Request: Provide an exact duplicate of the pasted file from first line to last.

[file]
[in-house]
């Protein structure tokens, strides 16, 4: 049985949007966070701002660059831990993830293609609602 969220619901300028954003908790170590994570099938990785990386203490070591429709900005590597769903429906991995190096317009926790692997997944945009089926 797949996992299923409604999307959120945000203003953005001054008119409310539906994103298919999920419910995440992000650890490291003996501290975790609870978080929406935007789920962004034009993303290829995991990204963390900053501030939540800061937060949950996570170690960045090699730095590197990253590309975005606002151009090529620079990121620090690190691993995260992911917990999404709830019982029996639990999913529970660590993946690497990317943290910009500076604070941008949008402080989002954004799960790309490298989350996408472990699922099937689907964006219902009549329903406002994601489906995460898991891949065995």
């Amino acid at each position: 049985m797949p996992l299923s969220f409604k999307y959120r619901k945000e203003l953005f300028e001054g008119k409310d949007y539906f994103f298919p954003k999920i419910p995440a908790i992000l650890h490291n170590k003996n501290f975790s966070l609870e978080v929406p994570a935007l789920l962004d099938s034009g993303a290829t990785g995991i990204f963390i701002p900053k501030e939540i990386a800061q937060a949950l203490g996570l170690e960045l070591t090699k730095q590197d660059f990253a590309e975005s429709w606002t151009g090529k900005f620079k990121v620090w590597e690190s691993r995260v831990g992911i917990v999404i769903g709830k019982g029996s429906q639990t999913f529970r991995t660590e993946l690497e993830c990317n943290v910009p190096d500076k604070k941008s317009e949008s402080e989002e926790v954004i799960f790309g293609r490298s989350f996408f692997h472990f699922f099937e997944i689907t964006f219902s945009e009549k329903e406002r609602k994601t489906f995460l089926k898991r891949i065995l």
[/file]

[in-house]
């Protein structure tokens, strides 16, 4: 049985949007966070701002660059831990993830293609609602 969220619901300028954003908790170590994570099938990785990386203490070591429709900005590597769903429906991995190096317009926790692997997944945009089926 797949996992299923409604999307959120945000203003953005001054008119409310539906994103298919999920419910995440992000650890490291003996501290975790609870978080929406935007789920962004034009993303290829995991990204963390900053501030939540800061937060949950996570170690960045090699730095590197990253590309975005606002151009090529620079990121620090690190691993995260992911917990999404709830019982029996639990999913529970660590993946690497990317943290910009500076604070941008949008402080989002954004799960790309490298989350996408472990699922099937689907964006219902009549329903406002994601489906995460898991891949065995």
């Amino acid at each position: 049985m797949p996992l299923s969220f409604k999307y959120r619901k945000e203003l953005f300028e001054g008119k409310d949007y539906f994103f298919p954003k999920i419910p995440a908790i992000l650890h490291n170590k003996n501290f975790s966070l609870e978080v929406p994570a935007l789920l962004d099938s034009g993303a290829t990785g995991i990204f963390i701002p900053k501030e939540i990386a800061q937060a949950l203490g996570l170690e960045l070591t090699k730095q590197d660059f990253a590309e975005s429709w606002t151009g090529k900005f620079k990121v620090w590597e690190s691993r995260v831990g992911i917990v999404i769903g709830k019982g029996s429906q639990t999913f529970r991995t660590e993946l690497e993830c990317n943290v910009p190096d500076k604070k941008s317009e949008s402080e989002e926790v954004i799960f790309g293609r490298s989350f996408f692997h472990f699922f099937e997944i689907t964006f219902s945009e009549k329903e406002r609602k994601t489906f995460l089926k898991r891949i065995l």